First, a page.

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Francesco Tristano

Barcelona, Spain

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a young musician and composer causing a stir, not only on the club scene, but also in classical concert venues is probably a world-first. It may also be the first time that purists from the classical and techno camps actually agree on something – That they don’t know quite what to make of this young musician who refuses to stick to the rules. For Francesco Tristano this kind of reaction is nothing new. When he and his trio, Aufgang, begin to play techno from sheets, his puzzled audience shuffle in their seats. Experienced concert audiences and classical music lovers may feel equally baffled when they hear a pianist blend and mix his own composition – just like a DJ – into a piece by Frescobaldi.

The intrepidness with which 29-year-old Francesco Tristano combines eras and styles, occasionally allowing them to collide, may initially create a baffled response. However, Luxembourg-born Francesco Tristano has no aspirations as an agitator. Almost everything he does is an expression of an open-minded attitude which refuses to accept borders and constrictions. Tristano knows all about the interpretational conventions that have shaped generations of classical pianists – But he has chosen to ignore them. He does not seek approval as an artist and when his dynamic performance emotively basks in the intrinsic severity of baroque music – that’s when he’s truly radical.

Tristano’s talent cannot be doubted. His technique is outstanding, his playing is comparative to a virtuoso, his interpretations are bold and unconventional. Yet, he is far from being a sonic iconoclast. Tristano’s wide repertoire spans baroque, classical music, new music, jazz and club music and reflects his experience and playing ability. He refuses to accept the existence of stylistic borders yet his work is always carefully considered and represents a respect for all music.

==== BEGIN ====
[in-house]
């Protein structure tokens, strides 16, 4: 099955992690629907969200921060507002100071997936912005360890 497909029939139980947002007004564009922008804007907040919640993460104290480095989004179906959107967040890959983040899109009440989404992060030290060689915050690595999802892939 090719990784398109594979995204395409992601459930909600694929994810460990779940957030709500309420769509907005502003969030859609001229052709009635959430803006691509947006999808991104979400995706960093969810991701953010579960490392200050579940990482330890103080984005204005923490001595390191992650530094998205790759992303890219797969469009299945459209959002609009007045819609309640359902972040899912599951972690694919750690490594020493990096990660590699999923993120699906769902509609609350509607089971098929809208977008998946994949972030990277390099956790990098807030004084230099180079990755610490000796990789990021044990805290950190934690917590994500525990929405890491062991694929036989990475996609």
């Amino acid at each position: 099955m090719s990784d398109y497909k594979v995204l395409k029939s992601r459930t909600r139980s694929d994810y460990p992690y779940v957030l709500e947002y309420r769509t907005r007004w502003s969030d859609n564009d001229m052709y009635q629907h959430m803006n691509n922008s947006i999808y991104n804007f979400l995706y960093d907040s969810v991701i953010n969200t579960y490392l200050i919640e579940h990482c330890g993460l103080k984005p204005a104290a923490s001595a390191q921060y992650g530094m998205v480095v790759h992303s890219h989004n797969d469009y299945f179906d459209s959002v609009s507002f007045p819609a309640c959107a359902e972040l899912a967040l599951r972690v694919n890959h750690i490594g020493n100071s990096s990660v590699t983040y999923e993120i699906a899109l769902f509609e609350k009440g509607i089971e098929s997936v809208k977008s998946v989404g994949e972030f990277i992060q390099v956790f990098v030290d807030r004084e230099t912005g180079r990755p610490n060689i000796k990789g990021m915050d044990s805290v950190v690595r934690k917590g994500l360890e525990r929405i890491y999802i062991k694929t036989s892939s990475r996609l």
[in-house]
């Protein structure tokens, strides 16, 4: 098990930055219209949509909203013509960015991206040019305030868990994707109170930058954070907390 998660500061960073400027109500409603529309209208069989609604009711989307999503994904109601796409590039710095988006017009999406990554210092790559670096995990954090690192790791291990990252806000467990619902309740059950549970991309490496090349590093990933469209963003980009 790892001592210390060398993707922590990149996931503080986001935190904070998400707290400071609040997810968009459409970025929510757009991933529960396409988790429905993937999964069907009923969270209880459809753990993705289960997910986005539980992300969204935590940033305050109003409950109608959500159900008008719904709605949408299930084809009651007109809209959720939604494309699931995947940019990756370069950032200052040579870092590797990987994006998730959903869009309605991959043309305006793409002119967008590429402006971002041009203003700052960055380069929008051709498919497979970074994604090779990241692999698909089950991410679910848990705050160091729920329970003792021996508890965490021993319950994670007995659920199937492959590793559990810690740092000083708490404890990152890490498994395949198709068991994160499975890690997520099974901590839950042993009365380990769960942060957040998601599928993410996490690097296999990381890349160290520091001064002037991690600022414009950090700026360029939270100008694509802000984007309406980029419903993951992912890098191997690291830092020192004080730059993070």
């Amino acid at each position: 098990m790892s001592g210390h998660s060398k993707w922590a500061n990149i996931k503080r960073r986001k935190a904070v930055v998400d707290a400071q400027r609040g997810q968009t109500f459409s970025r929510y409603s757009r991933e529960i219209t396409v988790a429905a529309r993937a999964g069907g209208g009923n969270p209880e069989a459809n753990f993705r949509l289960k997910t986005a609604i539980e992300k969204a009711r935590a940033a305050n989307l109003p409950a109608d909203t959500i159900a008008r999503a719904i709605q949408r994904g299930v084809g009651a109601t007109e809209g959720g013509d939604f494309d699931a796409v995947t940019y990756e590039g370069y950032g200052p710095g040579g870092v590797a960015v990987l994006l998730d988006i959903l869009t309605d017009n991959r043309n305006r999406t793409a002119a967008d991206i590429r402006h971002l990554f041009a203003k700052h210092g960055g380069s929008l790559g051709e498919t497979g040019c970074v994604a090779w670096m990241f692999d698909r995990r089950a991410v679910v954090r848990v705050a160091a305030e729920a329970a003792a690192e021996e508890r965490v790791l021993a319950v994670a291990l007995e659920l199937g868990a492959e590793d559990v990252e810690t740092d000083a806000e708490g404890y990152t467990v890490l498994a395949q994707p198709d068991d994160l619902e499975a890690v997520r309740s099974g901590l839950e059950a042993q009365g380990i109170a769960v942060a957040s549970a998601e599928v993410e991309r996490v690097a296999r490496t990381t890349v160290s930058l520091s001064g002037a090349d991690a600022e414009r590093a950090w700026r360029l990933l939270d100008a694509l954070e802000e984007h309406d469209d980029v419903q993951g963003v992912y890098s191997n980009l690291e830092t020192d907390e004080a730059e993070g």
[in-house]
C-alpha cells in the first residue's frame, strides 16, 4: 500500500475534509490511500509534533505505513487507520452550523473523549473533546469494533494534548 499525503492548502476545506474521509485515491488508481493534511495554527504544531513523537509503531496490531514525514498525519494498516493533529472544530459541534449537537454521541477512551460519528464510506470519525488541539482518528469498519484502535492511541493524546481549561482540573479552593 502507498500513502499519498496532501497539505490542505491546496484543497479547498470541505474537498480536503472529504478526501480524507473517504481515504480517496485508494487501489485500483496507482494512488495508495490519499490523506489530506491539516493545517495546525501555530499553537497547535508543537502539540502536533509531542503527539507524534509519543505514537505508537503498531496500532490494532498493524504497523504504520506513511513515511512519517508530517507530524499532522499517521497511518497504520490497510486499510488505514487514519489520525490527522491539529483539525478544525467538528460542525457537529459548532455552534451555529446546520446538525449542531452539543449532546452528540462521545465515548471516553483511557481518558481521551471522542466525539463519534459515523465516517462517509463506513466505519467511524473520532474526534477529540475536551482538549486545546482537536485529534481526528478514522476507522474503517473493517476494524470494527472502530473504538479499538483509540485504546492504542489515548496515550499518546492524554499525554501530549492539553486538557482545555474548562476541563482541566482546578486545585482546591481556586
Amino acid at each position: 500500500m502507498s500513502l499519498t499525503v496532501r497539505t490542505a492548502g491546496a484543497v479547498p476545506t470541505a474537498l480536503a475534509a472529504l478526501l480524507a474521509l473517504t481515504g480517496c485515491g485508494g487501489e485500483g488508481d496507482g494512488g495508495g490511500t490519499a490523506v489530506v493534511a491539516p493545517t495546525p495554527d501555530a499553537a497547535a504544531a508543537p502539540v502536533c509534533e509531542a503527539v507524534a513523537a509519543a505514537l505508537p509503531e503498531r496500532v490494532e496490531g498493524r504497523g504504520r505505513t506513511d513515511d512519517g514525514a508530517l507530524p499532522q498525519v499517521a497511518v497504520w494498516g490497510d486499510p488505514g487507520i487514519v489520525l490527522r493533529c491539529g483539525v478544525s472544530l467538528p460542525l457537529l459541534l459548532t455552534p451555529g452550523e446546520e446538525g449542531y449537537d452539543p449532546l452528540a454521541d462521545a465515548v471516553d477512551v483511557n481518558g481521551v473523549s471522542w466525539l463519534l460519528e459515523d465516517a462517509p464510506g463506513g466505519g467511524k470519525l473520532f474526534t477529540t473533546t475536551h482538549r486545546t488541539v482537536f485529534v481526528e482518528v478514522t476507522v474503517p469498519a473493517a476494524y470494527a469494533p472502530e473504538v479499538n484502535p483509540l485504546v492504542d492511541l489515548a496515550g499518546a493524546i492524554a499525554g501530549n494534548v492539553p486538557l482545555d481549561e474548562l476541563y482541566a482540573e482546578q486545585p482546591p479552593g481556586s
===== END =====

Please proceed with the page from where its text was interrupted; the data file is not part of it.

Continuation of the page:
Francesco Tristano discovered the piano at the age of five. Aged 13, he played his first concert, presenting his own compositions. He later toured both as a soloist and with renowned orchestras, such as the Russian National Orchestra, the French National Orchestra of Lille and the Philharmonie Luxembourg. Tristano founded the chamber ensemble, The New Bach Players, with whom he has also performed as a conductor. This ensemble consciously breaks with conventions, using a Steinway grand piano and old, vibratoless bows on contemporary string instruments.

Tristano is one of the last students at New York’s Juilliard School to complete Bach legend Rosalyn Tureck’s master class. He also studied at the music academies in Brussels, Riga, Paris and Luxembourg as well as the Conservatoire in Catalonia. In 2004, he won the renowned international piano prize for contemporary music in Orléans, France. Tristano has released twelve albums, among them recordings of Bach’s Goldberg Variations, which were highly praised by the critics and won a number of awards, as well as Luciano Berio’s complete piano works. Not for Piano (2007), presented his own solo versions of techno classics for the piano, borrowing stylistic elements from classical and minimal music. Idiosynkrasia (2010), his third album on the label inFiné, recorded at Carl Craigs Planet E-communications, was extremely well received by critics worldwide. More recently, Tristano has been signed to Universal Classics & Jazz, his bachCage album will be out in March 2011.